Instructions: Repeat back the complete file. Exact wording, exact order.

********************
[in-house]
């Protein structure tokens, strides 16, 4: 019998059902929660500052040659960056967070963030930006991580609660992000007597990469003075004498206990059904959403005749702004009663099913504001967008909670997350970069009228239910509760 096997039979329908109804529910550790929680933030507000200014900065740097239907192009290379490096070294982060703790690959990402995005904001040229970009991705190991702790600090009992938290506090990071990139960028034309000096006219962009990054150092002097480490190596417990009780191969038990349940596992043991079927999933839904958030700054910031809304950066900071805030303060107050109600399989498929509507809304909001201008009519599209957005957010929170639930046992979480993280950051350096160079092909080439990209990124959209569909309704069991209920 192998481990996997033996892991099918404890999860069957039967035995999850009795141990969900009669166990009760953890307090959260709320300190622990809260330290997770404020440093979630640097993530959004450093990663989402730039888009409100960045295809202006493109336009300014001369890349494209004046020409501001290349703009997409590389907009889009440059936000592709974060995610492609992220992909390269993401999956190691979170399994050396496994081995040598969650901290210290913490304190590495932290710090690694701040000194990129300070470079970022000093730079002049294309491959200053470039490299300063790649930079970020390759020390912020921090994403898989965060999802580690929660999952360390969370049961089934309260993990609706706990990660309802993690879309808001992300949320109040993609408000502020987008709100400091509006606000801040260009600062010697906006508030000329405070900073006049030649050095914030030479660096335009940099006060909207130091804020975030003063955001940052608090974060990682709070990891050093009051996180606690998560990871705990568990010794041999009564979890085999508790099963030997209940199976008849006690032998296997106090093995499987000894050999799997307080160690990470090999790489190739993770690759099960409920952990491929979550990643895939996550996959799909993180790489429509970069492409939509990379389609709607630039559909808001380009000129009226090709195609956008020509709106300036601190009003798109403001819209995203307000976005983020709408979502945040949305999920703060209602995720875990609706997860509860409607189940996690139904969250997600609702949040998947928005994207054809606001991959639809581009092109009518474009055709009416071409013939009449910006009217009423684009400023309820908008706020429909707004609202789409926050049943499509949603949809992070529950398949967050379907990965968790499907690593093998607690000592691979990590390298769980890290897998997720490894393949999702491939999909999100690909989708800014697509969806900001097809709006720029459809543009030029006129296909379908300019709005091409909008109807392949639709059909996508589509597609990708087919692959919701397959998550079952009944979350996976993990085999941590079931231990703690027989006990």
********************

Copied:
[in-house]
């Protein structure tokens, strides 16, 4: 019998059902929660500052040659960056967070963030930006991580609660992000007597990469003075004498206990059904959403005749702004009663099913504001967008909670997350970069009228239910509760 096997039979329908109804529910550790929680933030507000200014900065740097239907192009290379490096070294982060703790690959990402995005904001040229970009991705190991702790600090009992938290506090990071990139960028034309000096006219962009990054150092002097480490190596417990009780191969038990349940596992043991079927999933839904958030700054910031809304950066900071805030303060107050109600399989498929509507809304909001201008009519599209957005957010929170639930046992979480993280950051350096160079092909080439990209990124959209569909309704069991209920 192998481990996997033996892991099918404890999860069957039967035995999850009795141990969900009669166990009760953890307090959260709320300190622990809260330290997770404020440093979630640097993530959004450093990663989402730039888009409100960045295809202006493109336009300014001369890349494209004046020409501001290349703009997409590389907009889009440059936000592709974060995610492609992220992909390269993401999956190691979170399994050396496994081995040598969650901290210290913490304190590495932290710090690694701040000194990129300070470079970022000093730079002049294309491959200053470039490299300063790649930079970020390759020390912020921090994403898989965060999802580690929660999952360390969370049961089934309260993990609706706990990660309802993690879309808001992300949320109040993609408000502020987008709100400091509006606000801040260009600062010697906006508030000329405070900073006049030649050095914030030479660096335009940099006060909207130091804020975030003063955001940052608090974060990682709070990891050093009051996180606690998560990871705990568990010794041999009564979890085999508790099963030997209940199976008849006690032998296997106090093995499987000894050999799997307080160690990470090999790489190739993770690759099960409920952990491929979550990643895939996550996959799909993180790489429509970069492409939509990379389609709607630039559909808001380009000129009226090709195609956008020509709106300036601190009003798109403001819209995203307000976005983020709408979502945040949305999920703060209602995720875990609706997860509860409607189940996690139904969250997600609702949040998947928005994207054809606001991959639809581009092109009518474009055709009416071409013939009449910006009217009423684009400023309820908008706020429909707004609202789409926050049943499509949603949809992070529950398949967050379907990965968790499907690593093998607690000592691979990590390298769980890290897998997720490894393949999702491939999909999100690909989708800014697509969806900001097809709006720029459809543009030029006129296909379908300019709005091409909008109807392949639709059909996508589509597609990708087919692959919701397959998550079952009944979350996976993990085999941590079931231990703690027989006990």